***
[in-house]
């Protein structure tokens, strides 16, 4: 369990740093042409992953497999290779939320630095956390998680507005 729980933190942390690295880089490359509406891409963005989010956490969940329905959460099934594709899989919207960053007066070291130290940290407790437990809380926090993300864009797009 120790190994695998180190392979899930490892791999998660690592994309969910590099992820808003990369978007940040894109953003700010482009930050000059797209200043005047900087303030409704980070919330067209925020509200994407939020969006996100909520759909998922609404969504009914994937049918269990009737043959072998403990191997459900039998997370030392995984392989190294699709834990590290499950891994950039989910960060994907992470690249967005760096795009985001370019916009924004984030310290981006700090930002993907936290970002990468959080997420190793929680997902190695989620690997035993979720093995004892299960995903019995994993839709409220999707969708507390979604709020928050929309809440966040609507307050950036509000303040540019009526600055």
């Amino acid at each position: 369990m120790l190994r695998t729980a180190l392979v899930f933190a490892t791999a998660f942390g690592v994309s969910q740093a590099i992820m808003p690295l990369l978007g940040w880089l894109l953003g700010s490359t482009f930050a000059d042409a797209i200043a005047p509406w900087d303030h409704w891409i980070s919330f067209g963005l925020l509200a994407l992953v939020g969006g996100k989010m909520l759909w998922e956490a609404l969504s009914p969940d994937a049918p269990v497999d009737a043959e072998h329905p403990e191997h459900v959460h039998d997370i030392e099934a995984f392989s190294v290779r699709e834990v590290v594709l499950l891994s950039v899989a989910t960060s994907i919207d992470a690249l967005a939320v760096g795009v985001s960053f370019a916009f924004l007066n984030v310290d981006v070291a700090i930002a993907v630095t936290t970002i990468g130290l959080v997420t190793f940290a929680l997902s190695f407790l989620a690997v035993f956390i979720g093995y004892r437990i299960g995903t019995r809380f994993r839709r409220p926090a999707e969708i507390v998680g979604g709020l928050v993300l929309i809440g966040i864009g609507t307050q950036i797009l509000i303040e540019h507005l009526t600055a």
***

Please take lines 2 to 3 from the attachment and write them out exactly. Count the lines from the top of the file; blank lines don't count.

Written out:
């Protein structure tokens, strides 16, 4: 369990740093042409992953497999290779939320630095956390998680507005 729980933190942390690295880089490359509406891409963005989010956490969940329905959460099934594709899989919207960053007066070291130290940290407790437990809380926090993300864009797009 120790190994695998180190392979899930490892791999998660690592994309969910590099992820808003990369978007940040894109953003700010482009930050000059797209200043005047900087303030409704980070919330067209925020509200994407939020969006996100909520759909998922609404969504009914994937049918269990009737043959072998403990191997459900039998997370030392995984392989190294699709834990590290499950891994950039989910960060994907992470690249967005760096795009985001370019916009924004984030310290981006700090930002993907936290970002990468959080997420190793929680997902190695989620690997035993979720093995004892299960995903019995994993839709409220999707969708507390979604709020928050929309809440966040609507307050950036509000303040540019009526600055």
């Amino acid at each position: 369990m120790l190994r695998t729980a180190l392979v899930f933190a490892t791999a998660f942390g690592v994309s969910q740093a590099i992820m808003p690295l990369l978007g940040w880089l894109l953003g700010s490359t482009f930050a000059d042409a797209i200043a005047p509406w900087d303030h409704w891409i980070s919330f067209g963005l925020l509200a994407l992953v939020g969006g996100k989010m909520l759909w998922e956490a609404l969504s009914p969940d994937a049918p269990v497999d009737a043959e072998h329905p403990e191997h459900v959460h039998d997370i030392e099934a995984f392989s190294v290779r699709e834990v590290v594709l499950l891994s950039v899989a989910t960060s994907i919207d992470a690249l967005a939320v760096g795009v985001s960053f370019a916009f924004l007066n984030v310290d981006v070291a700090i930002a993907v630095t936290t970002i990468g130290l959080v997420t190793f940290a929680l997902s190695f407790l989620a690997v035993f956390i979720g093995y004892r437990i299960g995903t019995r809380f994993r839709r409220p926090a999707e969708i507390v998680g979604g709020l928050v993300l929309i809440g966040i864009g609507t307050q950036i797009l509000i303040e540019h507005l009526t600055a």